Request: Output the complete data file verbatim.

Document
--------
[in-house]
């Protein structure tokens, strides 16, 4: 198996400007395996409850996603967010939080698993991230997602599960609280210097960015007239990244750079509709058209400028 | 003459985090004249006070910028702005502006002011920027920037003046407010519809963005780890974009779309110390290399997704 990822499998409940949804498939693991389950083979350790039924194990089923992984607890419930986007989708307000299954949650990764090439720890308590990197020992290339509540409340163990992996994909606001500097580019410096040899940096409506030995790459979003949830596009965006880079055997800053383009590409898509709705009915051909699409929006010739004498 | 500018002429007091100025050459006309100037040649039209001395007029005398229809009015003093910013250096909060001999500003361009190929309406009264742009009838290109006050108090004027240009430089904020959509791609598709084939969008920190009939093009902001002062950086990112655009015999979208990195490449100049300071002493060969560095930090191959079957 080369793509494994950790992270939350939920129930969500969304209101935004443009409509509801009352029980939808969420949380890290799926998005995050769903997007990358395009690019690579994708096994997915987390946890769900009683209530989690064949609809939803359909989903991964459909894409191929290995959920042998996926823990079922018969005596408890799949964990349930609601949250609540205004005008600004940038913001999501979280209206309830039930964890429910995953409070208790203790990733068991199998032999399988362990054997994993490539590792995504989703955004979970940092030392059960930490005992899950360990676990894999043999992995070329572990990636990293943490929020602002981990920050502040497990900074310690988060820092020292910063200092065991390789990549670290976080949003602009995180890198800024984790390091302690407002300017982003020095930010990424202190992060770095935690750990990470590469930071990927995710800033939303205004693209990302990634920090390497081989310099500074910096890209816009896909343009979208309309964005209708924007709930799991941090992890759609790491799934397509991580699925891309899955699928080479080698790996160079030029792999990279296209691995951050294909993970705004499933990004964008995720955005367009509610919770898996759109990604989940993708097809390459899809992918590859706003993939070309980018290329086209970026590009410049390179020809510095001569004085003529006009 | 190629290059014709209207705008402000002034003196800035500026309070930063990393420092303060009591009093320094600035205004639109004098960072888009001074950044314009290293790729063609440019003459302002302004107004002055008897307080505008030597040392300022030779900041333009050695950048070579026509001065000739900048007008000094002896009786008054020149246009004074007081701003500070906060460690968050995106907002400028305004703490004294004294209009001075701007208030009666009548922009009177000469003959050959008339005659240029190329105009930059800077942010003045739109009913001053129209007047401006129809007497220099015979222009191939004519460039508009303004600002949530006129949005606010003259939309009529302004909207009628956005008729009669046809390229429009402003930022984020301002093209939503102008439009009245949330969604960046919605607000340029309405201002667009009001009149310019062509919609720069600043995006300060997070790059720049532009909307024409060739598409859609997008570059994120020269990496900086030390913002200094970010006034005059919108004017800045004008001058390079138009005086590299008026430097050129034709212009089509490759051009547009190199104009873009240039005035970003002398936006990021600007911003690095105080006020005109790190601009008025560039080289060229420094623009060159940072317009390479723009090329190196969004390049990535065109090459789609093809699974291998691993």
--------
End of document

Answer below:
[in-house]
């Protein structure tokens, strides 16, 4: 198996400007395996409850996603967010939080698993991230997602599960609280210097960015007239990244750079509709058209400028 | 003459985090004249006070910028702005502006002011920027920037003046407010519809963005780890974009779309110390290399997704 990822499998409940949804498939693991389950083979350790039924194990089923992984607890419930986007989708307000299954949650990764090439720890308590990197020992290339509540409340163990992996994909606001500097580019410096040899940096409506030995790459979003949830596009965006880079055997800053383009590409898509709705009915051909699409929006010739004498 | 500018002429007091100025050459006309100037040649039209001395007029005398229809009015003093910013250096909060001999500003361009190929309406009264742009009838290109006050108090004027240009430089904020959509791609598709084939969008920190009939093009902001002062950086990112655009015999979208990195490449100049300071002493060969560095930090191959079957 080369793509494994950790992270939350939920129930969500969304209101935004443009409509509801009352029980939808969420949380890290799926998005995050769903997007990358395009690019690579994708096994997915987390946890769900009683209530989690064949609809939803359909989903991964459909894409191929290995959920042998996926823990079922018969005596408890799949964990349930609601949250609540205004005008600004940038913001999501979280209206309830039930964890429910995953409070208790203790990733068991199998032999399988362990054997994993490539590792995504989703955004979970940092030392059960930490005992899950360990676990894999043999992995070329572990990636990293943490929020602002981990920050502040497990900074310690988060820092020292910063200092065991390789990549670290976080949003602009995180890198800024984790390091302690407002300017982003020095930010990424202190992060770095935690750990990470590469930071990927995710800033939303205004693209990302990634920090390497081989310099500074910096890209816009896909343009979208309309964005209708924007709930799991941090992890759609790491799934397509991580699925891309899955699928080479080698790996160079030029792999990279296209691995951050294909993970705004499933990004964008995720955005367009509610919770898996759109990604989940993708097809390459899809992918590859706003993939070309980018290329086209970026590009410049390179020809510095001569004085003529006009 | 190629290059014709209207705008402000002034003196800035500026309070930063990393420092303060009591009093320094600035205004639109004098960072888009001074950044314009290293790729063609440019003459302002302004107004002055008897307080505008030597040392300022030779900041333009050695950048070579026509001065000739900048007008000094002896009786008054020149246009004074007081701003500070906060460690968050995106907002400028305004703490004294004294209009001075701007208030009666009548922009009177000469003959050959008339005659240029190329105009930059800077942010003045739109009913001053129209007047401006129809007497220099015979222009191939004519460039508009303004600002949530006129949005606010003259939309009529302004909207009628956005008729009669046809390229429009402003930022984020301002093209939503102008439009009245949330969604960046919605607000340029309405201002667009009001009149310019062509919609720069600043995006300060997070790059720049532009909307024409060739598409859609997008570059994120020269990496900086030390913002200094970010006034005059919108004017800045004008001058390079138009005086590299008026430097050129034709212009089509490759051009547009190199104009873009240039005035970003002398936006990021600007911003690095105080006020005109790190601009008025560039080289060229420094623009060159940072317009390479723009090329190196969004390049990535065109090459789609093809699974291998691993």